A coalition of black business and political groups has extracted a commitment from a key Washington Suburban Sanitary Commission official to initiate new policies that could increase the number of contracts that go to minority firms and increase the number of black administrators at the agency.

After two weeks of debate and allegations that the WSSC has failed to give minority-owned businesses a fair share of construction and procurement contracts, the Prince George's County Council yesterday confirmed the reappointment of commissioner Robert M. Potter to the utility authority. Potter's reappointment was postponed after black elected officials and business and civic leaders said that while he was chairman he did little to direct more contracts to minority businesses, an allegation he has denied.

Opposition to Potter faded after a meeting Monday, at which he agreed to help develop an affirmative action plan to raise the number of blacks in top management at the WSSC to a minimum of 30 percent; develop a program to award at least 30 percent of all WSSC procurement, construction and professional services contracts to minorities, and support state legislation that would create a sheltered market for minority companies for WSSC construction contracts. He also agreed to support expansion of the agency's Minority Business Enterprise staff to four persons.

Any changes in the minority business program or hiring practices still must be approved by the six-member commission. The black leaders said they are lobbying the other commission members to approve these goals, and that it was important to get Potter on board.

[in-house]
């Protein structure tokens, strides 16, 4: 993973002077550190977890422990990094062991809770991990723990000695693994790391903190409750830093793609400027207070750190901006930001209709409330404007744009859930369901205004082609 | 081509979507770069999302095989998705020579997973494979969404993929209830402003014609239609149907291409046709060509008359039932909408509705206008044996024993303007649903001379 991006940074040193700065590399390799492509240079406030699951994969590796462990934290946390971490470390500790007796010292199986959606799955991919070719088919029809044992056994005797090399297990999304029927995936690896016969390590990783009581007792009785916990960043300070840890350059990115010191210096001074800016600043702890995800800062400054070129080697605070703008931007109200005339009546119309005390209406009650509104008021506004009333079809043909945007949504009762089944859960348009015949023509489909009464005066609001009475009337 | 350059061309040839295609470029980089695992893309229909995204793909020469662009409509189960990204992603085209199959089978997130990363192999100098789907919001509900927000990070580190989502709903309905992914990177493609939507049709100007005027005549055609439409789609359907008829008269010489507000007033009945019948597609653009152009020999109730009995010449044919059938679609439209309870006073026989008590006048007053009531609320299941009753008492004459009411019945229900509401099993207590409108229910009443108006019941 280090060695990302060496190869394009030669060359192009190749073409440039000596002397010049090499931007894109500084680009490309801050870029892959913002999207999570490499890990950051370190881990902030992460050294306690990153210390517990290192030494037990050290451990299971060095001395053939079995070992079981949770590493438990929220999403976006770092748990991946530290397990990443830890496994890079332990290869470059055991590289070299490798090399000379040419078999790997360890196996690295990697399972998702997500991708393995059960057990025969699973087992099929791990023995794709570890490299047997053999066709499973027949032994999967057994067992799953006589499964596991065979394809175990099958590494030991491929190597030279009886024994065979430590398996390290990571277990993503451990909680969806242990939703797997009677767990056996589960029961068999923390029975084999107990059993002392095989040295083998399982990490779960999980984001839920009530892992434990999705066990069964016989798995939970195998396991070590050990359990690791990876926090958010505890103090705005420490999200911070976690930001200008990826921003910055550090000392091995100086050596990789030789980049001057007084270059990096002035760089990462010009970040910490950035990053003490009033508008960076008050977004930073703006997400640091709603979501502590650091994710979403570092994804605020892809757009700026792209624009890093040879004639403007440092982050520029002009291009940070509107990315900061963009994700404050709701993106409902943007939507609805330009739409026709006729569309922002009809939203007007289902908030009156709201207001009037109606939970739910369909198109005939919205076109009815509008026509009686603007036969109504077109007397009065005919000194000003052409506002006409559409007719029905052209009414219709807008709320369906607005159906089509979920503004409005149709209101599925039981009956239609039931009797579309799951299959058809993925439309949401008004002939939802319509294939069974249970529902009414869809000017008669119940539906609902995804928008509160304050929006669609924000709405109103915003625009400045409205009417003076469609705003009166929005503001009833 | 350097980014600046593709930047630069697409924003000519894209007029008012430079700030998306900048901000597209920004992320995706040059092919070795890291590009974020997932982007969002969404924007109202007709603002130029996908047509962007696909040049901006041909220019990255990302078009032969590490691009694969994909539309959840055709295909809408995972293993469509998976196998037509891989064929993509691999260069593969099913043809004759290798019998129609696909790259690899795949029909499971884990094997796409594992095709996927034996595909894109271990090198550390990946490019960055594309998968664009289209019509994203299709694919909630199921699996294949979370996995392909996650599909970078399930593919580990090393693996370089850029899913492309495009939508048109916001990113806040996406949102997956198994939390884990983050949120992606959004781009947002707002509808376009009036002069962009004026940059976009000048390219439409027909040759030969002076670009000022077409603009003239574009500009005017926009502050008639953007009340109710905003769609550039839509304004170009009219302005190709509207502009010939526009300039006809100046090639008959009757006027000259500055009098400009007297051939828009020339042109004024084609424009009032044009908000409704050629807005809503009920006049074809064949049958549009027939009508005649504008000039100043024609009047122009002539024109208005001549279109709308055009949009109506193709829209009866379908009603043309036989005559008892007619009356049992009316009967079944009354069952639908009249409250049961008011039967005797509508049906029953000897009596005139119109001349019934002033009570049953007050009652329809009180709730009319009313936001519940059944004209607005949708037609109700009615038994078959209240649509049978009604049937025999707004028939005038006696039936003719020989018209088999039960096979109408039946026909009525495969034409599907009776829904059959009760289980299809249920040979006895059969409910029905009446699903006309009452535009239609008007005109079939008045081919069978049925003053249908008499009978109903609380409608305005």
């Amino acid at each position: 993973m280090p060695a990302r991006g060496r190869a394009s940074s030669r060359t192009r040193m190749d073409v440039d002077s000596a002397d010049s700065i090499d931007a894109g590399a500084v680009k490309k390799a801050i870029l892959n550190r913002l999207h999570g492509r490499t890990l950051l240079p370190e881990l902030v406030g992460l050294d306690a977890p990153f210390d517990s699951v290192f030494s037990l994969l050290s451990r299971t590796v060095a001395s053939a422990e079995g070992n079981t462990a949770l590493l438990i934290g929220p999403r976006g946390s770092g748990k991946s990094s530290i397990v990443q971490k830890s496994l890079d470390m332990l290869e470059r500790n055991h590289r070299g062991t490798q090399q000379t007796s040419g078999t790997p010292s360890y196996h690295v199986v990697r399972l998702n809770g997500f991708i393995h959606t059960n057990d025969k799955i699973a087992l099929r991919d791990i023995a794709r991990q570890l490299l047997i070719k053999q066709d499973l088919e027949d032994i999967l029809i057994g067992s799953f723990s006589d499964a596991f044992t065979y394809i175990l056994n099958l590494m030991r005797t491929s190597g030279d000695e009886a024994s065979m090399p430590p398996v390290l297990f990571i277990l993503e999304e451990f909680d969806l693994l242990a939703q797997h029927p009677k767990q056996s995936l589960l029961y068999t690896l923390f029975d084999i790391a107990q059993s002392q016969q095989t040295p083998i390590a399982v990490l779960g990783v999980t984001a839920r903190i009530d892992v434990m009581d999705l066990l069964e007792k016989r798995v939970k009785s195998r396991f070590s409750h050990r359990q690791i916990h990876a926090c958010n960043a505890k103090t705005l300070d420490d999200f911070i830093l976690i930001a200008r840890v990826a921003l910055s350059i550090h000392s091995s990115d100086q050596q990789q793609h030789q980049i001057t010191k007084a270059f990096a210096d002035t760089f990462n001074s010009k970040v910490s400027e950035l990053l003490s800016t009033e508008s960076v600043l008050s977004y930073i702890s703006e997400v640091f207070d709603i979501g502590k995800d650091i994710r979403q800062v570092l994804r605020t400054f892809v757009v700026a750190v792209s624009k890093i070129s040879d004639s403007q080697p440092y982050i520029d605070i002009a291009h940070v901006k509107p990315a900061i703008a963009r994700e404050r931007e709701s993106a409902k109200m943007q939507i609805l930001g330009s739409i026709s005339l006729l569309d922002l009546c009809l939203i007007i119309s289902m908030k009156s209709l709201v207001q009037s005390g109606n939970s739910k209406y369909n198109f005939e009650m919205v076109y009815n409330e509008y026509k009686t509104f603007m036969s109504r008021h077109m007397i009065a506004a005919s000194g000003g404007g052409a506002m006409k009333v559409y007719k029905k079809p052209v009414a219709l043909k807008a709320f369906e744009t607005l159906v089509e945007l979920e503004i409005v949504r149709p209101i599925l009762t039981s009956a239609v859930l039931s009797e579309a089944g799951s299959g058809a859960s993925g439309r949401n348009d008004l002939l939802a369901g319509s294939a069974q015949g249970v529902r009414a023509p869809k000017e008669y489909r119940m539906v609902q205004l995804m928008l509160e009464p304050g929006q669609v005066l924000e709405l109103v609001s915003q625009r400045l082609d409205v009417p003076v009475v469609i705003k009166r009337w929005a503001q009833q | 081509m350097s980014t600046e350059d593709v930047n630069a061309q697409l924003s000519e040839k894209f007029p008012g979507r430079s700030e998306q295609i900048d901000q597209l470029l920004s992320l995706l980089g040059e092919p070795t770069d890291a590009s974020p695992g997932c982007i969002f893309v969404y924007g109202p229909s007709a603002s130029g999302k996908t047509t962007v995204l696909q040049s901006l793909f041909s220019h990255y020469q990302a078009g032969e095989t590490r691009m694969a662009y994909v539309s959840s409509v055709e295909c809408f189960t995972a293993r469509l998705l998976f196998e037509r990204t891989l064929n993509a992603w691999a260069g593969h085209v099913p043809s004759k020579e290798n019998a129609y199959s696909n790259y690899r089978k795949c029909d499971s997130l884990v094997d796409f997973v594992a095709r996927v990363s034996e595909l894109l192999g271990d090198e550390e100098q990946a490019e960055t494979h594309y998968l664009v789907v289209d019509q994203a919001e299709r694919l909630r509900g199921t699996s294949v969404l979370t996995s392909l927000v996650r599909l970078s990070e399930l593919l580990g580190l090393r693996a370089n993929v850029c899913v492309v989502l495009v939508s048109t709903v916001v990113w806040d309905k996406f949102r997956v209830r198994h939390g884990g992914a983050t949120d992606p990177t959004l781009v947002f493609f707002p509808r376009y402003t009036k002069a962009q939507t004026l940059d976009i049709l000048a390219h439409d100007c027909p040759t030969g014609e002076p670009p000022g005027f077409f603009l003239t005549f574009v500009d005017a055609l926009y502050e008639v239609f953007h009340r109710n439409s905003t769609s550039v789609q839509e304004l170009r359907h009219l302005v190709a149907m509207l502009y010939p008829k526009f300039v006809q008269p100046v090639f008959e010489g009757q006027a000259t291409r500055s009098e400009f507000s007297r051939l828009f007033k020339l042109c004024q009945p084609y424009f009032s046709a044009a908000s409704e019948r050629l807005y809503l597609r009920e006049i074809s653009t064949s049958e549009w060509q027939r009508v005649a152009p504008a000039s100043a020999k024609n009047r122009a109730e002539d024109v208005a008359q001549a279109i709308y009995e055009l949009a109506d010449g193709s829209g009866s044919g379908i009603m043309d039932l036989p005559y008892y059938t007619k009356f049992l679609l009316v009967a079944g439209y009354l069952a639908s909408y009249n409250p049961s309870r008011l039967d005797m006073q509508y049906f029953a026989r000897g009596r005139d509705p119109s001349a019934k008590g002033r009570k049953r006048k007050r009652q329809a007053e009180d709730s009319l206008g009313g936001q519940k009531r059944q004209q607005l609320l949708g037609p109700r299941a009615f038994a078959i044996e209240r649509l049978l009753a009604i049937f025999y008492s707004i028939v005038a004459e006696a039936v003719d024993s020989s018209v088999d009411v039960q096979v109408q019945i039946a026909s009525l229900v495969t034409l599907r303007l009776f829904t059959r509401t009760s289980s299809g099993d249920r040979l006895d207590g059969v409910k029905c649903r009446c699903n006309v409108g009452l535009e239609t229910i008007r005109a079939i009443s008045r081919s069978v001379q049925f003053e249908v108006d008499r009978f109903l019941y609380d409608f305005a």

The sheltered market program, which reserves certain contracts for minority-owned companies, requires General Assembly approval.

"The agreement we have reached is another step in improving WSSC," said John Spearmon, chairman of of the Coalition of Black Economic Development. "This is only a beginning as far as the black community is concerned. No longer can legitimate concerns and issues be ignored."

However, some political observers said that the WSSC already has exceeded some of its minority contracting goals. The WSSC has an affirmative action plan and supports proposed legislation to create sheltered markets.

For the fiscal year ending June 30, the WSSC has awarded 25.9 percent of $64 million in procurement contracts to companies owned by blacks, women, Hispanics and Asians. The agency awarded 11.5 percent of $58 million in pipelaying construction contracts to minority companies, exceeding its goal of 10 percent. No figures were available for minority participation in other contracts.